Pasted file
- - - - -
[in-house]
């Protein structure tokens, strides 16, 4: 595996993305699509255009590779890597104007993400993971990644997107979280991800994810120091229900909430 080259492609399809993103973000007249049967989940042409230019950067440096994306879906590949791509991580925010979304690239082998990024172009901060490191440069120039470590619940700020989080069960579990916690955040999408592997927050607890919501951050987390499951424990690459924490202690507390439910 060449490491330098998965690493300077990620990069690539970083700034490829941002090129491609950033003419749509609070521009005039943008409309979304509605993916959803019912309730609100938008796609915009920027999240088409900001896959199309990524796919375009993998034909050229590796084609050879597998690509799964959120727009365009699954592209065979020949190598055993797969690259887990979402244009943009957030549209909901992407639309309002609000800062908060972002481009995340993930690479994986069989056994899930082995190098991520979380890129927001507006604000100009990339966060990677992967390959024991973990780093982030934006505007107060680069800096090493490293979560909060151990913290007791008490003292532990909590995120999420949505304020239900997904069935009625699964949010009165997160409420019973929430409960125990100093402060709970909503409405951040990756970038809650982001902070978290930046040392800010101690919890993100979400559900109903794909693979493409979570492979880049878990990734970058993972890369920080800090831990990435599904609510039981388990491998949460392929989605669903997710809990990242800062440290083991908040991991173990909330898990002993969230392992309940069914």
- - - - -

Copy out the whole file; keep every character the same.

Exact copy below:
[in-house]
């Protein structure tokens, strides 16, 4: 595996993305699509255009590779890597104007993400993971990644997107979280991800994810120091229900909430 080259492609399809993103973000007249049967989940042409230019950067440096994306879906590949791509991580925010979304690239082998990024172009901060490191440069120039470590619940700020989080069960579990916690955040999408592997927050607890919501951050987390499951424990690459924490202690507390439910 060449490491330098998965690493300077990620990069690539970083700034490829941002090129491609950033003419749509609070521009005039943008409309979304509605993916959803019912309730609100938008796609915009920027999240088409900001896959199309990524796919375009993998034909050229590796084609050879597998690509799964959120727009365009699954592209065979020949190598055993797969690259887990979402244009943009957030549209909901992407639309309002609000800062908060972002481009995340993930690479994986069989056994899930082995190098991520979380890129927001507006604000100009990339966060990677992967390959024991973990780093982030934006505007107060680069800096090493490293979560909060151990913290007791008490003292532990909590995120999420949505304020239900997904069935009625699964949010009165997160409420019973929430409960125990100093402060709970909503409405951040990756970038809650982001902070978290930046040392800010101690919890993100979400559900109903794909693979493409979570492979880049878990990734970058993972890369920080800090831990990435599904609510039981388990491998949460392929989605669903997710809990990242800062440290083991908040991991173990909330898990002993969230392992309940069914």